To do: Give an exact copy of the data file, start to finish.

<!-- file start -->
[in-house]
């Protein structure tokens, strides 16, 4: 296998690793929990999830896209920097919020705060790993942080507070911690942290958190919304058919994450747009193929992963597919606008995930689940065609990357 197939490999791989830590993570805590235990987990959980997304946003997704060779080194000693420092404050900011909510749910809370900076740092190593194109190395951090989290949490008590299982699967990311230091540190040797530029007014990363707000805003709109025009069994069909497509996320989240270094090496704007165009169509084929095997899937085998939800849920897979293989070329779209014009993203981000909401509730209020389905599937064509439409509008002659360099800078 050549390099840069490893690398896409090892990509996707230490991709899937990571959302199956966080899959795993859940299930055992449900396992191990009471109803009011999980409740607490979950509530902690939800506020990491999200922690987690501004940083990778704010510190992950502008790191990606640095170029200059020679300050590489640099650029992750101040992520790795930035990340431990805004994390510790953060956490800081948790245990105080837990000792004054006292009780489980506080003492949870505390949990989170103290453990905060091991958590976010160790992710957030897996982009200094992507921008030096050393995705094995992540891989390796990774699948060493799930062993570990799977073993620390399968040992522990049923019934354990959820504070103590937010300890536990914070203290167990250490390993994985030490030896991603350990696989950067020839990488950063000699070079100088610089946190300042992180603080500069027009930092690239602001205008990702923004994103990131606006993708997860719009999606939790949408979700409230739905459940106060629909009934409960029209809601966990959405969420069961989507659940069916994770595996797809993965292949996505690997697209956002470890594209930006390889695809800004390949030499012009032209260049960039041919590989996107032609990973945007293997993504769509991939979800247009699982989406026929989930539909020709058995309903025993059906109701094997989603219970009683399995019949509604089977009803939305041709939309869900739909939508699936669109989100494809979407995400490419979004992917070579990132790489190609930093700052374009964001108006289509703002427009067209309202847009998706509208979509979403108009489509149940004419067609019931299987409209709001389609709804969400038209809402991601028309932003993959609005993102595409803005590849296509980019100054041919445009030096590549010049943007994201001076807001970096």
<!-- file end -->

[in-house]
């Protein structure tokens, strides 16, 4: 296998690793929990999830896209920097919020705060790993942080507070911690942290958190919304058919994450747009193929992963597919606008995930689940065609990357 197939490999791989830590993570805590235990987990959980997304946003997704060779080194000693420092404050900011909510749910809370900076740092190593194109190395951090989290949490008590299982699967990311230091540190040797530029007014990363707000805003709109025009069994069909497509996320989240270094090496704007165009169509084929095997899937085998939800849920897979293989070329779209014009993203981000909401509730209020389905599937064509439409509008002659360099800078 050549390099840069490893690398896409090892990509996707230490991709899937990571959302199956966080899959795993859940299930055992449900396992191990009471109803009011999980409740607490979950509530902690939800506020990491999200922690987690501004940083990778704010510190992950502008790191990606640095170029200059020679300050590489640099650029992750101040992520790795930035990340431990805004994390510790953060956490800081948790245990105080837990000792004054006292009780489980506080003492949870505390949990989170103290453990905060091991958590976010160790992710957030897996982009200094992507921008030096050393995705094995992540891989390796990774699948060493799930062993570990799977073993620390399968040992522990049923019934354990959820504070103590937010300890536990914070203290167990250490390993994985030490030896991603350990696989950067020839990488950063000699070079100088610089946190300042992180603080500069027009930092690239602001205008990702923004994103990131606006993708997860719009999606939790949408979700409230739905459940106060629909009934409960029209809601966990959405969420069961989507659940069916994770595996797809993965292949996505690997697209956002470890594209930006390889695809800004390949030499012009032209260049960039041919590989996107032609990973945007293997993504769509991939979800247009699982989406026929989930539909020709058995309903025993059906109701094997989603219970009683399995019949509604089977009803939305041709939309869900739909939508699936669109989100494809979407995400490419979004992917070579990132790489190609930093700052374009964001108006289509703002427009067209309202847009998706509208979509979403108009489509149940004419067609019931299987409209709001389609709804969400038209809402991601028309932003993959609005993102595409803005590849296509980019100054041919445009030096590549010049943007994201001076807001970096």